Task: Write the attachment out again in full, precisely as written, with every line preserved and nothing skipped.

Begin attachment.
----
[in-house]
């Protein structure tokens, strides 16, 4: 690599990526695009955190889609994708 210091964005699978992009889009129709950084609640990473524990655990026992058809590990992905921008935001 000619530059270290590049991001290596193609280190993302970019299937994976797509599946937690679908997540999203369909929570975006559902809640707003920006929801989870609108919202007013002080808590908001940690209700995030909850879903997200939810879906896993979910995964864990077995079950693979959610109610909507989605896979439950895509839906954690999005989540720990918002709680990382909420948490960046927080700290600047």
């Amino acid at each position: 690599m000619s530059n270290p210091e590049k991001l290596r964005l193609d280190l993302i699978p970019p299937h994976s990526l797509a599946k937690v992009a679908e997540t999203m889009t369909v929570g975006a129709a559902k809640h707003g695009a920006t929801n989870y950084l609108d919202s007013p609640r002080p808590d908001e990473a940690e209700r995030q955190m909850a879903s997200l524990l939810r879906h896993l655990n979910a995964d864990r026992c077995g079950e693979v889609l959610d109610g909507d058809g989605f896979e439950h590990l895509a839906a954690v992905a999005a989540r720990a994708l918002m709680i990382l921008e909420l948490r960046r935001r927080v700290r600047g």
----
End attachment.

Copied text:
[in-house]
């Protein structure tokens, strides 16, 4: 690599990526695009955190889609994708 210091964005699978992009889009129709950084609640990473524990655990026992058809590990992905921008935001 000619530059270290590049991001290596193609280190993302970019299937994976797509599946937690679908997540999203369909929570975006559902809640707003920006929801989870609108919202007013002080808590908001940690209700995030909850879903997200939810879906896993979910995964864990077995079950693979959610109610909507989605896979439950895509839906954690999005989540720990918002709680990382909420948490960046927080700290600047």
């Amino acid at each position: 690599m000619s530059n270290p210091e590049k991001l290596r964005l193609d280190l993302i699978p970019p299937h994976s990526l797509a599946k937690v992009a679908e997540t999203m889009t369909v929570g975006a129709a559902k809640h707003g695009a920006t929801n989870y950084l609108d919202s007013p609640r002080p808590d908001e990473a940690e209700r995030q955190m909850a879903s997200l524990l939810r879906h896993l655990n979910a995964d864990r026992c077995g079950e693979v889609l959610d109610g909507d058809g989605f896979e439950h590990l895509a839906a954690v992905a999005a989540r720990a994708l918002m709680i990382l921008e909420l948490r960046r935001r927080v700290r600047g």